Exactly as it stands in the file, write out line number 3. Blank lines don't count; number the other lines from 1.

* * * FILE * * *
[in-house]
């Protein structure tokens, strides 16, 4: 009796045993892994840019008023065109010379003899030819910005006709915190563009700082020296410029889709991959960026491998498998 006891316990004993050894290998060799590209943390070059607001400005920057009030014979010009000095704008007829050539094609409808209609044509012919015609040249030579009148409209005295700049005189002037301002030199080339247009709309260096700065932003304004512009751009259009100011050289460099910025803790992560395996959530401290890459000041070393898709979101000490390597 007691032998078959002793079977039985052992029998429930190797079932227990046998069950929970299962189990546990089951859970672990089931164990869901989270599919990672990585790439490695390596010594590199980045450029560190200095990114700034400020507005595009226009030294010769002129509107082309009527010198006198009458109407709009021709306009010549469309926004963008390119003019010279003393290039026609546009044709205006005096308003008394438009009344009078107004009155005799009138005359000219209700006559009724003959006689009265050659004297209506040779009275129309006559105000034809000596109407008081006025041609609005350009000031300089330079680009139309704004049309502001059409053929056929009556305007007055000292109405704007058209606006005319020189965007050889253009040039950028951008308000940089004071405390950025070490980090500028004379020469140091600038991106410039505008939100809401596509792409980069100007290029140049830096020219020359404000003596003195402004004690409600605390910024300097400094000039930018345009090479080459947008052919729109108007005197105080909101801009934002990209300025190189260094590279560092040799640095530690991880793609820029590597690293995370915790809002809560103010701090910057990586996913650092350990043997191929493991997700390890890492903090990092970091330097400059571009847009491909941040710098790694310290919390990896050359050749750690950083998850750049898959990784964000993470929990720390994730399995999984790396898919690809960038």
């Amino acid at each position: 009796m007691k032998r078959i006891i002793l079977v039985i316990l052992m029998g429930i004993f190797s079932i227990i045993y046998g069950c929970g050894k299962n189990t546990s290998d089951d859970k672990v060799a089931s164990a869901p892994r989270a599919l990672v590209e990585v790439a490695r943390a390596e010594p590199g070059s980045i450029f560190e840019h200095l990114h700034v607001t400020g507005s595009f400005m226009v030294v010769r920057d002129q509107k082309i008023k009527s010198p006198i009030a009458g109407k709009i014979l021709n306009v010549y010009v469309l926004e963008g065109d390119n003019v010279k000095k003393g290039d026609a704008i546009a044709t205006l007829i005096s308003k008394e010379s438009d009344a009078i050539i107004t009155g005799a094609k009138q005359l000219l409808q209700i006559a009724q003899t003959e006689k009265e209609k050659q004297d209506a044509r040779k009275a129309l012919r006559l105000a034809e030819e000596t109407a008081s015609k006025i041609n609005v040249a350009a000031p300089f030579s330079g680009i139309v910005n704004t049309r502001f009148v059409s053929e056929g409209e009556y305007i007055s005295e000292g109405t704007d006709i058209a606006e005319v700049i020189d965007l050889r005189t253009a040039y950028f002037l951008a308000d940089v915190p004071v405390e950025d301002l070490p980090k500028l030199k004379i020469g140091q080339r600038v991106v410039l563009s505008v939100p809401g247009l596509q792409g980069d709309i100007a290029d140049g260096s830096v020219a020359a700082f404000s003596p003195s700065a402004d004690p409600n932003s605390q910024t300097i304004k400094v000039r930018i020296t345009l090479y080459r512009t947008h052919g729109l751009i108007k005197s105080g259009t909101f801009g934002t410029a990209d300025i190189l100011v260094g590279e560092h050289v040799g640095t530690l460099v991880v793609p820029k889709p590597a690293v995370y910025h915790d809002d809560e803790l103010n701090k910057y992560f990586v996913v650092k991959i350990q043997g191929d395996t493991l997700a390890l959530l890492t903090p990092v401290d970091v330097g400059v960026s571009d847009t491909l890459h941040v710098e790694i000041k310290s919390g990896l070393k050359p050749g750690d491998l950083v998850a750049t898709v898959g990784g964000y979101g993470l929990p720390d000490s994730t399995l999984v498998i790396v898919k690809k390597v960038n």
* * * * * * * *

């Amino acid at each position: 009796m007691k032998r078959i006891i002793l079977v039985i316990l052992m029998g429930i004993f190797s079932i227990i045993y046998g069950c929970g050894k299962n189990t546990s290998d089951d859970k672990v060799a089931s164990a869901p892994r989270a599919l990672v590209e990585v790439a490695r943390a390596e010594p590199g070059s980045i450029f560190e840019h200095l990114h700034v607001t400020g507005s595009f400005m226009v030294v010769r920057d002129q509107k082309i008023k009527s010198p006198i009030a009458g109407k709009i014979l021709n306009v010549y010009v469309l926004e963008g065109d390119n003019v010279k000095k003393g290039d026609a704008i546009a044709t205006l007829i005096s308003k008394e010379s438009d009344a009078i050539i107004t009155g005799a094609k009138q005359l000219l409808q209700i006559a009724q003899t003959e006689k009265e209609k050659q004297d209506a044509r040779k009275a129309l012919r006559l105000a034809e030819e000596t109407a008081s015609k006025i041609n609005v040249a350009a000031p300089f030579s330079g680009i139309v910005n704004t049309r502001f009148v059409s053929e056929g409209e009556y305007i007055s005295e000292g109405t704007d006709i058209a606006e005319v700049i020189d965007l050889r005189t253009a040039y950028f002037l951008a308000d940089v915190p004071v405390e950025d301002l070490p980090k500028l030199k004379i020469g140091q080339r600038v991106v410039l563009s505008v939100p809401g247009l596509q792409g980069d709309i100007a290029d140049g260096s830096v020219a020359a700082f404000s003596p003195s700065a402004d004690p409600n932003s605390q910024t300097i304004k400094v000039r930018i020296t345009l090479y080459r512009t947008h052919g729109l751009i108007k005197s105080g259009t909101f801009g934002t410029a990209d300025i190189l100011v260094g590279e560092h050289v040799g640095t530690l460099v991880v793609p820029k889709p590597a690293v995370y910025h915790d809002d809560e803790l103010n701090k910057y992560f990586v996913v650092k991959i350990q043997g191929d395996t493991l997700a390890l959530l890492t903090p990092v401290d970091v330097g400059v960026s571009d847009t491909l890459h941040v710098e790694i000041k310290s919390g990896l070393k050359p050749g750690d491998l950083v998850a750049t898709v898959g990784g964000y979101g993470l929990p720390d000490s994730t399995l999984v498998i790396v898919k690809k390597v960038n």